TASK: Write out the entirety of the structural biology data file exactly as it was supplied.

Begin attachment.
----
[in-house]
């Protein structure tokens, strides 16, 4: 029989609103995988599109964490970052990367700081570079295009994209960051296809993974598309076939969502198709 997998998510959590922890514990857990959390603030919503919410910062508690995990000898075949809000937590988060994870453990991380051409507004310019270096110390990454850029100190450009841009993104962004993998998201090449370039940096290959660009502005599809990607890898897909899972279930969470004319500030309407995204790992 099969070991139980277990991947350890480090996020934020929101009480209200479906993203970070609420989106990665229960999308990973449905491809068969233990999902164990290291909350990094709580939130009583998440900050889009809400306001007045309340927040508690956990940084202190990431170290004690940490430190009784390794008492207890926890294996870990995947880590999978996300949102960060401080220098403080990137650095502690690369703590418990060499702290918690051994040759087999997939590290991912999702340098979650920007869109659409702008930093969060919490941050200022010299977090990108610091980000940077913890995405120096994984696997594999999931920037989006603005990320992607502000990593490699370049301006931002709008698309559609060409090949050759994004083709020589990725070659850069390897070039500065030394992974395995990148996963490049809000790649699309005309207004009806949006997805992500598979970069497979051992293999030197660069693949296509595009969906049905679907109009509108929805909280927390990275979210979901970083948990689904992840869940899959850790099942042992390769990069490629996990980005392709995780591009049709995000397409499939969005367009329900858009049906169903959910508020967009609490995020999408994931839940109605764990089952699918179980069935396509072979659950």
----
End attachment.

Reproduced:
[in-house]
């Protein structure tokens, strides 16, 4: 029989609103995988599109964490970052990367700081570079295009994209960051296809993974598309076939969502198709 997998998510959590922890514990857990959390603030919503919410910062508690995990000898075949809000937590988060994870453990991380051409507004310019270096110390990454850029100190450009841009993104962004993998998201090449370039940096290959660009502005599809990607890898897909899972279930969470004319500030309407995204790992 099969070991139980277990991947350890480090996020934020929101009480209200479906993203970070609420989106990665229960999308990973449905491809068969233990999902164990290291909350990094709580939130009583998440900050889009809400306001007045309340927040508690956990940084202190990431170290004690940490430190009784390794008492207890926890294996870990995947880590999978996300949102960060401080220098403080990137650095502690690369703590418990060499702290918690051994040759087999997939590290991912999702340098979650920007869109659409702008930093969060919490941050200022010299977090990108610091980000940077913890995405120096994984696997594999999931920037989006603005990320992607502000990593490699370049301006931002709008698309559609060409090949050759994004083709020589990725070659850069390897070039500065030394992974395995990148996963490049809000790649699309005309207004009806949006997805992500598979970069497979051992293999030197660069693949296509595009969906049905679907109009509108929805909280927390990275979210979901970083948990689904992840869940899959850790099942042992390769990069490629996990980005392709995780591009049709995000397409499939969005367009329900858009049906169903959910508020967009609490995020999408994931839940109605764990089952699918179980069935396509072979659950």